Is Patreon a Good Choice for You?
In 2020, millions of people found themselves at home with little to no hope of making money. Some are still trying to figure out how to create steady streams of revenue in this world of stay at home and social distancing.
That’s why sites like Patreon have exploded in popularity. In the first few weeks of COVID-19’s arrival in the United States, tens of thousands of artists, musicians, and other creators turned to Patreon as a new source of income.
The number of users has only grown since then and so has the number of subscribers. Through Patreon, people have found new, previously untapped streams of revenue to help them survive.
What is Patreon?
If you haven’t heard of Patreon before, it’s a pretty simple concept. In fact, the root idea has been around for centuries under a different name.
During the Renaissance period, royal and wealthy patrons would pay money to support the livelihoods of popular artists and musicians. The artists could then continue to work on their art without having to worry about how they were going to pay rent or buy food.
These days there are fewer wealthy patrons out there willing to gift an artist $1,000 a month to live off of. However, there are plenty of everyday people willing to each give their favorite artist $10 a month to live off of.
That’s the idea behind Patreon. Artists offer special insights, perks, and videos to their work for a small, monthly fee. When an artist pulls together enough patrons, they’re able to work on their art while not having to worry about everyday living expenses.
Who uses Patreon?
While artists and musicians are the most likely to use Patreon, it’s something that can also be used by other types of creators. According to the website, Patreon creators include podcasters, video creators like YouTubers and Twitch streamers, visual artists, gaming creators, writers, educators, and more.
If you can think of a way to create content for your fans, Patreon may be a good option for you.
How does Patreon work for creators?
When you create a Patreon account, you’ll be asked to create membership tiers. The number of tiers is up to you and so is the price. Each tier includes a price and details on what the patron will receive in return for paying that price.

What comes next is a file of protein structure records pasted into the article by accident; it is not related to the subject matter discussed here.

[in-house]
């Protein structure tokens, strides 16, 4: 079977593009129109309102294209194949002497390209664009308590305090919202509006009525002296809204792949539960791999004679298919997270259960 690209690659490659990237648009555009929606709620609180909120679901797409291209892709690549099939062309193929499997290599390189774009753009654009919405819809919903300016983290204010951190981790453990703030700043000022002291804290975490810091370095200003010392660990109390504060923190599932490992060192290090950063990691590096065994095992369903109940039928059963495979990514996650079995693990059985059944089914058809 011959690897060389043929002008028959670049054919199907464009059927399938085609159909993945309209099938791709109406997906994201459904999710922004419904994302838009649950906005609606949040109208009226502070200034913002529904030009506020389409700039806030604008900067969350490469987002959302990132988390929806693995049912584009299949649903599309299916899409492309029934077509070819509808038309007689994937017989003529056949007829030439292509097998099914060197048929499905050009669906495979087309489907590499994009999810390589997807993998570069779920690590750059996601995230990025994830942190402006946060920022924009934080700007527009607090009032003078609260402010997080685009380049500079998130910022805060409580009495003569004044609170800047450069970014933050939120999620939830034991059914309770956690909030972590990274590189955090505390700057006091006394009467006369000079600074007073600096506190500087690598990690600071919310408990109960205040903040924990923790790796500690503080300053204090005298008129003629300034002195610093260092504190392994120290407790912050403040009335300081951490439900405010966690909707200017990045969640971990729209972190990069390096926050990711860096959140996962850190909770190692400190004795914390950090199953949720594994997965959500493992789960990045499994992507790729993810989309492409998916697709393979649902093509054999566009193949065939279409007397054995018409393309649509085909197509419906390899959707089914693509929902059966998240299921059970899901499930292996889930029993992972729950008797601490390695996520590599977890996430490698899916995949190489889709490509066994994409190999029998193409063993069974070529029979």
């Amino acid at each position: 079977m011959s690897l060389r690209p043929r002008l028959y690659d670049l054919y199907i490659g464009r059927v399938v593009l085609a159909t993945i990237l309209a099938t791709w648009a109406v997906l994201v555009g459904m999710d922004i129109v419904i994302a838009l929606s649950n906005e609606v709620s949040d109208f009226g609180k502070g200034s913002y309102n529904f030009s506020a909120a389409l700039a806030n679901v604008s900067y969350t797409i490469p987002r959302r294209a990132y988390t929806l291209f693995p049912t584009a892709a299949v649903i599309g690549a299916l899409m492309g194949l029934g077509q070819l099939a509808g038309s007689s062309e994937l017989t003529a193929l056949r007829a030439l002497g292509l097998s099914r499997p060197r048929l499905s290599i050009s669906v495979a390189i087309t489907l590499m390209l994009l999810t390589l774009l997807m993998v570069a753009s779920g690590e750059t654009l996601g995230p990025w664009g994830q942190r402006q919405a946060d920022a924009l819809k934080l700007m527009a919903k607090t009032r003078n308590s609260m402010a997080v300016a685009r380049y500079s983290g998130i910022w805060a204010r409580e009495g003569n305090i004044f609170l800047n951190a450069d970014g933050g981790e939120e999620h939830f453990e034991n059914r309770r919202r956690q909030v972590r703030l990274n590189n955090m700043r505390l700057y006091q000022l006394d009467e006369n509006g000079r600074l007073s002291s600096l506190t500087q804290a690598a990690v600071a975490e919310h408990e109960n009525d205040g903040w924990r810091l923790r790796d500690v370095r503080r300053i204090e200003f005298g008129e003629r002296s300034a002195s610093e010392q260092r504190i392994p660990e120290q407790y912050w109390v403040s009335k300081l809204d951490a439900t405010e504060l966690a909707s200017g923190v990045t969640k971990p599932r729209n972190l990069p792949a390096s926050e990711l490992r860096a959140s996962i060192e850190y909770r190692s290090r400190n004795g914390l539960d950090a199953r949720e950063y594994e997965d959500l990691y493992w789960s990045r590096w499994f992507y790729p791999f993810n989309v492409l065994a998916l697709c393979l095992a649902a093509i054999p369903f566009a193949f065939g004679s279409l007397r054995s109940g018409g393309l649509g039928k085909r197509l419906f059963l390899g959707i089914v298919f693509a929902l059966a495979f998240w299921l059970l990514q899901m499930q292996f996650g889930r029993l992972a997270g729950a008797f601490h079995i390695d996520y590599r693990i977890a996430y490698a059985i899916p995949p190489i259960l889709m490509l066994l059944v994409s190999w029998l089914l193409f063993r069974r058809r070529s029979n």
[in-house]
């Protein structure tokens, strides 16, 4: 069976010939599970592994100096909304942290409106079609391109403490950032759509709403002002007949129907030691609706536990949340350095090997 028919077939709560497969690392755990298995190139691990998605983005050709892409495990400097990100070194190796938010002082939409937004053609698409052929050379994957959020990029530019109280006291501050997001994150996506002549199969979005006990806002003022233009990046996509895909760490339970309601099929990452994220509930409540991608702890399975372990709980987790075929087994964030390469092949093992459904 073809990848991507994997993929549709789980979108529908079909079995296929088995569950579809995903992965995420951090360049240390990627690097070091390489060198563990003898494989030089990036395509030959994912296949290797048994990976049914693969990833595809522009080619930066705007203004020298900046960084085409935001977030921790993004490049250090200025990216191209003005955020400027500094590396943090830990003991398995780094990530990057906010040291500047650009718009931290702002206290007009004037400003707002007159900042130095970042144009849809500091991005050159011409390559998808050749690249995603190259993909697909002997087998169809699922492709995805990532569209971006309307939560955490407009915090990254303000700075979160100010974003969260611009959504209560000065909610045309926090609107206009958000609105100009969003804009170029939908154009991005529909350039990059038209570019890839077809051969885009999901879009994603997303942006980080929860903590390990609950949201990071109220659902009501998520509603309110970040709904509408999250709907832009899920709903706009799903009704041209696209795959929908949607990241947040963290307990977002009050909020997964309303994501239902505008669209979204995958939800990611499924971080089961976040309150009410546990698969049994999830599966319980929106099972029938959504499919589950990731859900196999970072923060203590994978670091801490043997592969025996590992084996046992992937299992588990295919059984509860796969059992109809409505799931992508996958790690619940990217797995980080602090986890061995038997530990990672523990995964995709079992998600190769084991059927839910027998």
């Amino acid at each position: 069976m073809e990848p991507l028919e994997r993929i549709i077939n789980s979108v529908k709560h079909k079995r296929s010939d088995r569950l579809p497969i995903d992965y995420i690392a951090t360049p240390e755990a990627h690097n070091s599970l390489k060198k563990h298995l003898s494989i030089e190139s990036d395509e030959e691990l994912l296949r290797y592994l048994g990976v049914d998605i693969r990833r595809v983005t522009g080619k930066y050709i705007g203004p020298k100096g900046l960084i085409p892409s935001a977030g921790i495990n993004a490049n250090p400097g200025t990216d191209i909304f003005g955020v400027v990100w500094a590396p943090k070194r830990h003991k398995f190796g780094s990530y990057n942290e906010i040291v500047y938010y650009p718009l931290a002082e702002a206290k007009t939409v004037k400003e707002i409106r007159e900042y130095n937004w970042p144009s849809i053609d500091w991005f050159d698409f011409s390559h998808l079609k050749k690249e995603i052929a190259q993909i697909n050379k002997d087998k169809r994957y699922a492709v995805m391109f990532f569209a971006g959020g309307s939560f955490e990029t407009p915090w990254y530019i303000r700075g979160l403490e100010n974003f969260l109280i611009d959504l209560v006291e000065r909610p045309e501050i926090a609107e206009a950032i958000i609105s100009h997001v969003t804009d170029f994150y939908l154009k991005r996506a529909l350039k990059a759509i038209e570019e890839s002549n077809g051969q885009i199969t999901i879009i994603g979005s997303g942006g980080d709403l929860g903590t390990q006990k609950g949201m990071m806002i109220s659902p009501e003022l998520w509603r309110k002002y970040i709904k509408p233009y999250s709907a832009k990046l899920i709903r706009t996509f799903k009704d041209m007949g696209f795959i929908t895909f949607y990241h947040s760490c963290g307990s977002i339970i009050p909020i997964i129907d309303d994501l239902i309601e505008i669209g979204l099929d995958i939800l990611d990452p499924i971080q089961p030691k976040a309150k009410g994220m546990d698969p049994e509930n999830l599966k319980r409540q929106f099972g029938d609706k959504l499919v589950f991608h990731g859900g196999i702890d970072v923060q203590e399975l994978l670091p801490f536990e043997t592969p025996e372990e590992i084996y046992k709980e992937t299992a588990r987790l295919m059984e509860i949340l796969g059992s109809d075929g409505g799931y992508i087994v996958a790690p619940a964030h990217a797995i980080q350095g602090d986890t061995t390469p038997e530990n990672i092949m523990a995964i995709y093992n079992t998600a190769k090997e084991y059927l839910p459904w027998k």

Take for instance Patreon creator Amanda Palmer. Amanda is an artist, writer, musician, etc. with more than 13,000 patrons. She created three tiers for her patrons.
· $1 gets a patron access to her patron-only posts and early invites to her events.
· $3 gets a patron everything in tier 1, plus content emailed directly to them that they can keep.
· $5 gets a patron everything in the previous two tiers, plus “random surprises”. They get to see work she doesn’t want to share with the public.
While that may or may not excite you, it does excite her followers. To them, $5 a month is a small price to pay in return for an exclusive insight into their favorite creator.
Through Patreon, creators can create a semi-steady form of monthly income that will allow them to continue their work.
What kind of content would I have to create?
The great thing about Patreon is that you’re already creating, now you’re just monetizing the process of creating. With Patreon, you keep doing what you do, you just offer fans exclusive access to it.
Take for instance the user Kurzgesagt — In a Nutshell. The company creates YouTube science videos and has more than 5 million subscribers on the YouTube platform.
For $5 per month or more, a Patreon subscriber gets to see his or her name in the YouTube description of one of Kurzgesagt’s videos. That’s it. It takes Kurzgesagt less than a minute to add a name into a YouTube description and earn $5.